We've combed the West for the very best flavor experiences, all worthy of a culinary pilgrimage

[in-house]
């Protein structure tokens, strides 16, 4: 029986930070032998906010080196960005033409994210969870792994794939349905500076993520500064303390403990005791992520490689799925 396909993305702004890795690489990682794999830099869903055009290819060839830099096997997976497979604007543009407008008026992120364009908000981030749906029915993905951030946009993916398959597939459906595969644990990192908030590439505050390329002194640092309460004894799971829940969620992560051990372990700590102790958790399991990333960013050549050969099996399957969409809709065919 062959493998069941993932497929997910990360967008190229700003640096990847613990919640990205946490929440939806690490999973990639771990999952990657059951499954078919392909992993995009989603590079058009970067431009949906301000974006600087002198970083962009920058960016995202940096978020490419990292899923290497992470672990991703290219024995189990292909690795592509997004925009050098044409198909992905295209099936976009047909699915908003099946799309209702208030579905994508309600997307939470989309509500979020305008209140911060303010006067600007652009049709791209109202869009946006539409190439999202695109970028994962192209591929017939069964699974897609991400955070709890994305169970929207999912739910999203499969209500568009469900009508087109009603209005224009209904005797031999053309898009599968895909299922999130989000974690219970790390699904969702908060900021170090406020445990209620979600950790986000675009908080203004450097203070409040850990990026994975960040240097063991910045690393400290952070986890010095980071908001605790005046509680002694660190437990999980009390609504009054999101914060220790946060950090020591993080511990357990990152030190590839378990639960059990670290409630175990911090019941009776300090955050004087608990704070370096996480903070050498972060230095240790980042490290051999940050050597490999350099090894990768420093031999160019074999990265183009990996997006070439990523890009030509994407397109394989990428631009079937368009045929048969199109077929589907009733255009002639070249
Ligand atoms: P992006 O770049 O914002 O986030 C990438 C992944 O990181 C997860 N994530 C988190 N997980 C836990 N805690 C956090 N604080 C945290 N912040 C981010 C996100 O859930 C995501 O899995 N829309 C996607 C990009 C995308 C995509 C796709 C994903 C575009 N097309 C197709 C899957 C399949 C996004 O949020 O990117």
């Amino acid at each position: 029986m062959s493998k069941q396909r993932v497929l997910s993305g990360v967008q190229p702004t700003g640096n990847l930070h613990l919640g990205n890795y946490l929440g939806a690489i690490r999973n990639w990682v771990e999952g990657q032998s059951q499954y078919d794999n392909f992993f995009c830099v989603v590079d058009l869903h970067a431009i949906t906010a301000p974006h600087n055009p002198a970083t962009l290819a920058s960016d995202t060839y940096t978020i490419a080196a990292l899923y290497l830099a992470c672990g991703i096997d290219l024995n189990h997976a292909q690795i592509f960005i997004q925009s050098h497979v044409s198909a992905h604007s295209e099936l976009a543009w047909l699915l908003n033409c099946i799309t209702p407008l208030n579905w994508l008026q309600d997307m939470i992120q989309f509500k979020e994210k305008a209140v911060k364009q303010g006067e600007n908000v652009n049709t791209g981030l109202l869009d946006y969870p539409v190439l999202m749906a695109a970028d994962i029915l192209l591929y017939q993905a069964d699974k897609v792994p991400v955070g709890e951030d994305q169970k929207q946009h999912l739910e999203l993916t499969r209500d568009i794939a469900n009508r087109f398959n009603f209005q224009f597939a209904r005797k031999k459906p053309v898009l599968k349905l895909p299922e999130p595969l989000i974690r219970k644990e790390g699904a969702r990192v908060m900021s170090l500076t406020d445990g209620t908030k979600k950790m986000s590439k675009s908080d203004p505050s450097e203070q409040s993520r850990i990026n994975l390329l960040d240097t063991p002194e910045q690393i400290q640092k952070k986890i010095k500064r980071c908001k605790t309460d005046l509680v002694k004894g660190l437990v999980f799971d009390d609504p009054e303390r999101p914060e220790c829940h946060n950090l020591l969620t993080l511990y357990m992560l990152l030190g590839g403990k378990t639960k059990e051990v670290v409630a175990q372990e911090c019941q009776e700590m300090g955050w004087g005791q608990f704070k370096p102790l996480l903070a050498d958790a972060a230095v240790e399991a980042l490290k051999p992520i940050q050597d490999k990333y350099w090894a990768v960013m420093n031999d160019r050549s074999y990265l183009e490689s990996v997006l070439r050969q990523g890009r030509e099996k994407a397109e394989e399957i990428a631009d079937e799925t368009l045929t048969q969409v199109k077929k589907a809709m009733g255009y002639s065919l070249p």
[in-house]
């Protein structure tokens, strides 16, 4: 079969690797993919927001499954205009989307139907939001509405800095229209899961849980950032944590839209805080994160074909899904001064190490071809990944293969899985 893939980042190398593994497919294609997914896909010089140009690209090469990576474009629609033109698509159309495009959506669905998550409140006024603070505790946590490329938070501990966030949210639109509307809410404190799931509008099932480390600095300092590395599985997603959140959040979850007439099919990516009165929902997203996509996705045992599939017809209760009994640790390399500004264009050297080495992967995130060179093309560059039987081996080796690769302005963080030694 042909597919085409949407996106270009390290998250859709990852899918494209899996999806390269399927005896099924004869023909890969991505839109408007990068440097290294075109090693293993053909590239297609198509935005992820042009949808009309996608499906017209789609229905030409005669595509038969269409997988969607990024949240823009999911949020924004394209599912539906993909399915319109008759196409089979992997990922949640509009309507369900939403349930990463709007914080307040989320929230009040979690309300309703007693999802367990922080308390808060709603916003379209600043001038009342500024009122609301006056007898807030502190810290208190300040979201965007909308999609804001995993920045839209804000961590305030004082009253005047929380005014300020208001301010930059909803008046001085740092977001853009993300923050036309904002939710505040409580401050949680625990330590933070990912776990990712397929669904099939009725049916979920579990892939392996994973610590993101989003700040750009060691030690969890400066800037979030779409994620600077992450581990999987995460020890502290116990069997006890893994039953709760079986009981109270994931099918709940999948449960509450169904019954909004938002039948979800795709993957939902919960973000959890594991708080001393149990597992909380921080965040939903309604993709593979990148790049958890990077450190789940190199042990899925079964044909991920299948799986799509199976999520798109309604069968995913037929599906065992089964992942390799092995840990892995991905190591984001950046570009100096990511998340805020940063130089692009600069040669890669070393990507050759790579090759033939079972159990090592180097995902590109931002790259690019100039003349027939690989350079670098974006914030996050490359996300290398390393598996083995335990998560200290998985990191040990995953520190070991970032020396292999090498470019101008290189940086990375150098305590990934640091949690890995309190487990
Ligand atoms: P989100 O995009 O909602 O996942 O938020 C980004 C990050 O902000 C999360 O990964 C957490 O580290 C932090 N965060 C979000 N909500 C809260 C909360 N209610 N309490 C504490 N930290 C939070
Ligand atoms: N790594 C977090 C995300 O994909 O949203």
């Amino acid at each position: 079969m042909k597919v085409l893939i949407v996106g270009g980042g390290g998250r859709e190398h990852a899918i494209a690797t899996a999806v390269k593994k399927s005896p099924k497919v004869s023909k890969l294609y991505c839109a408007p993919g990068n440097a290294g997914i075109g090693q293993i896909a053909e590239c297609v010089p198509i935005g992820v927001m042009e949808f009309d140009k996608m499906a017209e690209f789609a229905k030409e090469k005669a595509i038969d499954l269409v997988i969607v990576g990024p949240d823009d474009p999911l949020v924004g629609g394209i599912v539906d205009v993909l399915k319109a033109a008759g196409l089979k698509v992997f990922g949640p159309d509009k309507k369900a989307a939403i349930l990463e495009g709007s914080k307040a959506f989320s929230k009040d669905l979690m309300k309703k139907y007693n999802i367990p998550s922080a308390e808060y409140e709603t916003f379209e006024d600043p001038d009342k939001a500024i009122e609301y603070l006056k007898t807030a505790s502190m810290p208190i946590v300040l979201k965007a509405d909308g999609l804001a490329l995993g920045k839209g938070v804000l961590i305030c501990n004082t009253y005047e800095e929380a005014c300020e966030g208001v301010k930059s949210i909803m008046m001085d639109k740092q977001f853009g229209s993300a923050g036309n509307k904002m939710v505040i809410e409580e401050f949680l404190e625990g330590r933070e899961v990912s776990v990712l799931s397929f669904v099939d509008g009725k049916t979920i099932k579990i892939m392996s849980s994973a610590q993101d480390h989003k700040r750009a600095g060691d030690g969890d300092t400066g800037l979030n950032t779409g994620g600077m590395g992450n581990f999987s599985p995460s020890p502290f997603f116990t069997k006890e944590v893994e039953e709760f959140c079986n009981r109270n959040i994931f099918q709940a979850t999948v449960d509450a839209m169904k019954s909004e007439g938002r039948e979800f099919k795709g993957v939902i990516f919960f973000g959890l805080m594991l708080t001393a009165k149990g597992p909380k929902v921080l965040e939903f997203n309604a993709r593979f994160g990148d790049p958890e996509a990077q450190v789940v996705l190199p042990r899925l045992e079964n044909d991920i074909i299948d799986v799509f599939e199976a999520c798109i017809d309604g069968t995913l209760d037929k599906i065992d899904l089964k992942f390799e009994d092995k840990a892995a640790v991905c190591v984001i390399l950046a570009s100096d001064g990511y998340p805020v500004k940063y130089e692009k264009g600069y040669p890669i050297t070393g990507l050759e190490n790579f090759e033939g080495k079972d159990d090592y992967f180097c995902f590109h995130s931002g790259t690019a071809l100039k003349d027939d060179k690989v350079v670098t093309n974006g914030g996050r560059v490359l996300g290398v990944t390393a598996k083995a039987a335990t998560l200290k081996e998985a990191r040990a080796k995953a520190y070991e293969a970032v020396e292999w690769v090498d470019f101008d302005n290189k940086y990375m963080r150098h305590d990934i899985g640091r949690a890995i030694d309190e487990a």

The wine scene in Canada's Okanagan Valley, an achingly gorgeous place with a long chain of lakes gleaming down the center, started heating up in the late 1980s, when Okanagan winemakers began replacing musky hybrid grapes (think jug wine) and replanting with high-quality European varietals. They tried everything, because of the unusually large range of temperatures and soils in the valley: In the south, it's desert-like; in the north, more like chilly Alsace—and there are 100 miles of microclimates in between. Nearly 60 varietals grow in the Okanagan now, making wine tasting there a whole lot of fun. Where else will you find South African Pinotage, German Riesling, Swiss Chasselas, Italian Sangiovese, and French Mourvèdre growing in such close proximity—and for the most part done well?
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